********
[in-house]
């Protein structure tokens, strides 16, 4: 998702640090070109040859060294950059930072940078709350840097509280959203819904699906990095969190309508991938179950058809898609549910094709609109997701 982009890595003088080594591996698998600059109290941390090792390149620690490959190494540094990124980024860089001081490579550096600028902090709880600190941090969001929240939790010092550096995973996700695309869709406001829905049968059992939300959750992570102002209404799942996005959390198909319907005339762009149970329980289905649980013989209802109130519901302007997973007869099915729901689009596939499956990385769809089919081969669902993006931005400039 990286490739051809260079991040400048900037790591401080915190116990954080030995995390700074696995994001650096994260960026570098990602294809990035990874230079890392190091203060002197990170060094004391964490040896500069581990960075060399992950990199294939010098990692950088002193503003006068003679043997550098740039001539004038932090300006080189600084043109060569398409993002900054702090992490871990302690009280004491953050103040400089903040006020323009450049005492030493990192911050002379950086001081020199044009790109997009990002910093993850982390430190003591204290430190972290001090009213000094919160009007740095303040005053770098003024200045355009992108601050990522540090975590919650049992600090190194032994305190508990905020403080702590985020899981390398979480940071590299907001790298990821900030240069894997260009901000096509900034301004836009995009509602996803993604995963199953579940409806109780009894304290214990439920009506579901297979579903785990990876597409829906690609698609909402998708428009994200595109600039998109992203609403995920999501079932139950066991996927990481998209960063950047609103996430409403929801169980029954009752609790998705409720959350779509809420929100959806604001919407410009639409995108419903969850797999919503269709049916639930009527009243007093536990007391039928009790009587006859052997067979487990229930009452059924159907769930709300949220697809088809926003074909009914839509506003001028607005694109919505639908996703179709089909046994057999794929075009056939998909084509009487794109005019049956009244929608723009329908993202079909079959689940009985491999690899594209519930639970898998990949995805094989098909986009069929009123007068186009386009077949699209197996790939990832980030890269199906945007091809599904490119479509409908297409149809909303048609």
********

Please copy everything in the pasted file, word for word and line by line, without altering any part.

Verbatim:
[in-house]
């Protein structure tokens, strides 16, 4: 998702640090070109040859060294950059930072940078709350840097509280959203819904699906990095969190309508991938179950058809898609549910094709609109997701 982009890595003088080594591996698998600059109290941390090792390149620690490959190494540094990124980024860089001081490579550096600028902090709880600190941090969001929240939790010092550096995973996700695309869709406001829905049968059992939300959750992570102002209404799942996005959390198909319907005339762009149970329980289905649980013989209802109130519901302007997973007869099915729901689009596939499956990385769809089919081969669902993006931005400039 990286490739051809260079991040400048900037790591401080915190116990954080030995995390700074696995994001650096994260960026570098990602294809990035990874230079890392190091203060002197990170060094004391964490040896500069581990960075060399992950990199294939010098990692950088002193503003006068003679043997550098740039001539004038932090300006080189600084043109060569398409993002900054702090992490871990302690009280004491953050103040400089903040006020323009450049005492030493990192911050002379950086001081020199044009790109997009990002910093993850982390430190003591204290430190972290001090009213000094919160009007740095303040005053770098003024200045355009992108601050990522540090975590919650049992600090190194032994305190508990905020403080702590985020899981390398979480940071590299907001790298990821900030240069894997260009901000096509900034301004836009995009509602996803993604995963199953579940409806109780009894304290214990439920009506579901297979579903785990990876597409829906690609698609909402998708428009994200595109600039998109992203609403995920999501079932139950066991996927990481998209960063950047609103996430409403929801169980029954009752609790998705409720959350779509809420929100959806604001919407410009639409995108419903969850797999919503269709049916639930009527009243007093536990007391039928009790009587006859052997067979487990229930009452059924159907769930709300949220697809088809926003074909009914839509506003001028607005694109919505639908996703179709089909046994057999794929075009056939998909084509009487794109005019049956009244929608723009329908993202079909079959689940009985491999690899594209519930639970898998990949995805094989098909986009069929009123007068186009386009077949699209197996790939990832980030890269199906945007091809599904490119479509409908297409149809909303048609």